Emily’s birthday was in early May and we started off Emily’s birthday weekend with another trip to Philadelphia. First, Emily was invited to visit the Penn Vet Working Dog Center. The center trains dogs beginning when they are just eight weeks old to search for victims buried under rubble after a disaster such as a building collapse. They train dogs for other purposes as well and the center is currently doing research on training dogs to detect ovarian cancer in women – very interesting! Emily had a chance to see how they train the dogs and how the dogs can find someone buried under a pile of rubble. The center has a pile of rubble that they use and one of the trainers or volunteers will hide in the rubble. Then they let one of the dogs try to find the person and see how long it takes. It was a great experience for Emily to see and she loved hanging out with all of the dogs.
That evening we attended a reception at the Penn Abramson Cancer Center to celebrate Dr. Levine’s appointment of the Barbara and Edward Netter Associate Professorship in Gene Therapy. Dr. Levine grows the T-cells in his lab for the T-cell therapy treatment that Emily had. Emily and a few of the adult T-cell patients were there to help celebrate. They knew Emily’s birthday was the next day and surprised her with a birthday cake(s). It was a very special evening to celebrate Emily’s birthday and honor Dr. Levine who is part of the T-cell team that saved her life.
Emily, Dr. Levine, and two adult T-cell patients
The next morning – Emily’s 9th birthday! – we went to the Philadelphia Zoo and Emily got to feed the hippos. That was interesting. Hippos apparently are not very nice so we had to stand above them and feed them. Interesting facts about hippos: 1) Their skin secrets its own sunscreen and 2) Their skin also secrets it’s own antibiotic if they have an injury.
On our way home from Philadelphia we stopped at the Park Forest Middle School for the State College Mini-THON where they raised a total of $57,182.34! The kids raise money for the Four Diamonds Fund which supports pediatric cancer patients at the Penn State Hershey Children’s Hospital. It’s similar to the big Penn State Dance MaraTHON and the kids dance from 6:00 PM – midnight. Emily always has a great time and it’s inspiring to see these kids raising money for pediatric cancer. There are mini-THONs held around the state of Pennsylvania all year and in other states now. If you would like to learn more and/or hold a mini-THON in your school (they are in elementary school, middle school, and high school) send us a message and we will connect you with others who have held mini-THONs. It’s also a great high school senior project 🙂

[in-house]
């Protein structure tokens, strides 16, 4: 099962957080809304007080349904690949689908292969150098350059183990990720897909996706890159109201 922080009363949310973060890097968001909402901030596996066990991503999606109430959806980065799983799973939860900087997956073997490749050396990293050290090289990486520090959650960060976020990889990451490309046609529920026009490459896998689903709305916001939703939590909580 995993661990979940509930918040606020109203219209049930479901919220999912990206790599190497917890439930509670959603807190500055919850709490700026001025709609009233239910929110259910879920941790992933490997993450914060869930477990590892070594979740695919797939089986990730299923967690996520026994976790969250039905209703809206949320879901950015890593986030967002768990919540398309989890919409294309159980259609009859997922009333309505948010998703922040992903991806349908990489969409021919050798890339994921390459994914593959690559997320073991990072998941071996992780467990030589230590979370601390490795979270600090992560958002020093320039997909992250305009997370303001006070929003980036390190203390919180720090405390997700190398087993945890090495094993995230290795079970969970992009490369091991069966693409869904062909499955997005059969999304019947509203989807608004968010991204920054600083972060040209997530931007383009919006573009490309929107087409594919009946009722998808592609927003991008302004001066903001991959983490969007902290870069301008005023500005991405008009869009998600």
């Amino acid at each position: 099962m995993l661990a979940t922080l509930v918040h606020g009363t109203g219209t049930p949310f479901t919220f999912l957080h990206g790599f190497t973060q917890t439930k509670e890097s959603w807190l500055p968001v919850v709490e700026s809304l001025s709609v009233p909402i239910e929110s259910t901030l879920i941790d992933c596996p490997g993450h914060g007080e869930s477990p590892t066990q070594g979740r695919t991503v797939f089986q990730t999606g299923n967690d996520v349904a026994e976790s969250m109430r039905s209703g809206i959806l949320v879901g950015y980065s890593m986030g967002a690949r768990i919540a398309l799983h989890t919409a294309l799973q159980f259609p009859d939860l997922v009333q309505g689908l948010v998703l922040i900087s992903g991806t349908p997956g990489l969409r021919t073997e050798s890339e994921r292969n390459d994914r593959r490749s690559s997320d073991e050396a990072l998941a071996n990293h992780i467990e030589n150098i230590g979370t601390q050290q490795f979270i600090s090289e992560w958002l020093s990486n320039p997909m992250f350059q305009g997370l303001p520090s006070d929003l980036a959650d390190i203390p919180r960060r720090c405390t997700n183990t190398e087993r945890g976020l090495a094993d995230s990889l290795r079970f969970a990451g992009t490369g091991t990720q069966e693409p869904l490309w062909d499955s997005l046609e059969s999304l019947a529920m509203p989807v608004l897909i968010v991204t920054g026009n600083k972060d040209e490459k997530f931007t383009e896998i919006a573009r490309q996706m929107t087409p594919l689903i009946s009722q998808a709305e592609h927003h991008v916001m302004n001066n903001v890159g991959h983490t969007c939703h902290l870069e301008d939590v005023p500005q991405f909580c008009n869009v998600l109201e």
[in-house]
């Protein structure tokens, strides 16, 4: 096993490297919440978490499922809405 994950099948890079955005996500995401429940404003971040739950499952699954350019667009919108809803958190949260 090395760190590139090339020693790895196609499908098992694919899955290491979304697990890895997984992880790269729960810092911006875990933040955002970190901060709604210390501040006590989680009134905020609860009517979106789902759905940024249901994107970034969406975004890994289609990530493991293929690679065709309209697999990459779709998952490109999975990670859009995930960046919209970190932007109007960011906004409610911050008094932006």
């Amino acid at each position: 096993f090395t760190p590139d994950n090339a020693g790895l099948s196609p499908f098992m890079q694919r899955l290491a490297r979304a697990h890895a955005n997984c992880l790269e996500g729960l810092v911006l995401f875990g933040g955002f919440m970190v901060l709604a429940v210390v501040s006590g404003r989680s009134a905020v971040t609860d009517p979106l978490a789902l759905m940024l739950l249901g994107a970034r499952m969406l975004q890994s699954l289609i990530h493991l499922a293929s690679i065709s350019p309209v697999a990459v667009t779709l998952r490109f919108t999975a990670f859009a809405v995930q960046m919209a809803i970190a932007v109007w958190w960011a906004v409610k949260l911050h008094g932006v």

After the mini-THON we drove home and prepared for Emily’s birthday party the next day. This year she chose the theme to be Penn State colors and of course there was a bouncy house. She wanted a Penn State cake and the Sweet Art Bakery in Clearfield designed the cake for her and incorporated purple and butterflies. It was chilly and rainy for her party but she still had a great time. I found this “great” game idea on Pinterest where you put a shower cap on and spray it with whipped cream. Then a partner stands away from you and throws cheeseballs, trying to get as many to stick in the whipped cream as possible in a certain time limit. Total Pinterest Fail! Within 30 seconds the kids were spraying whipped cream all over each other AND THEMSELVES and then THREW cheeseballs at each other. It was not the calm game that Pinterest implied it would be. There was shrieking and food flying everywhere but the kids thought it was the best game ever and I guess that’s what counts. Some of the girls had to wash their hair and we had to scrub the whipped cream and cheese powder off their jackets. So parents if you are wondering why your child came home with wet hair and their clothes were covered in sticky orange stuff…this would be why.
Our weekend didn’t end there though! We will continue in the next blog post.
Photo: Tom, Kari and Emily in the new space at the Perelmen Center for Advanced Medicine beside a wall display highlighting the team of doctors and researchers who work on the T-cell clinical trial. Emily has always really liked the photo of the cells right above the doctors!
A few weeks ago we spent the day in Philadelphia at Penn to speak at the Abramson Cancer Center Director’s Leadership Council meeting. We had a chance to talk with a few of the extraordinary people who helped to fund the T-cell research that saved Emily’s life. Some provided private funding or endowments for the research very early on when no one else believed in the research. They all mentioned that after talking with Dr. June that they just believed in him and believed his research would save lives. It was an honor to speak to this group who supported the research from the beginning. Without them, Emily would not be here. One person came to me and told me that her brother passed away from leukemia 23 years ago. The day after she started an endowment fund and has since been providing funding for cancer research. She said she has been waiting 23 years to hear a success story like Emily. It made us realize the importance of sharing Emily’s story so that we can do our small part to raise awareness, and hopefully the needed funding, for pediatric cancer research. We also got to see the new (bigger) lab space where they are modifying the T-cells. After that, we went to visit Avrey and her family. Avrey is 10-years old and recently recently received her T-cells (you can follow her Facebook page Pray for Avrey Walker). She needs a miracle too.
After that, we visited the Penn Museum because Emily heard that there were mummies there – but after seeing the mummies she said they were a little “creepy”. It was a really wonderful day!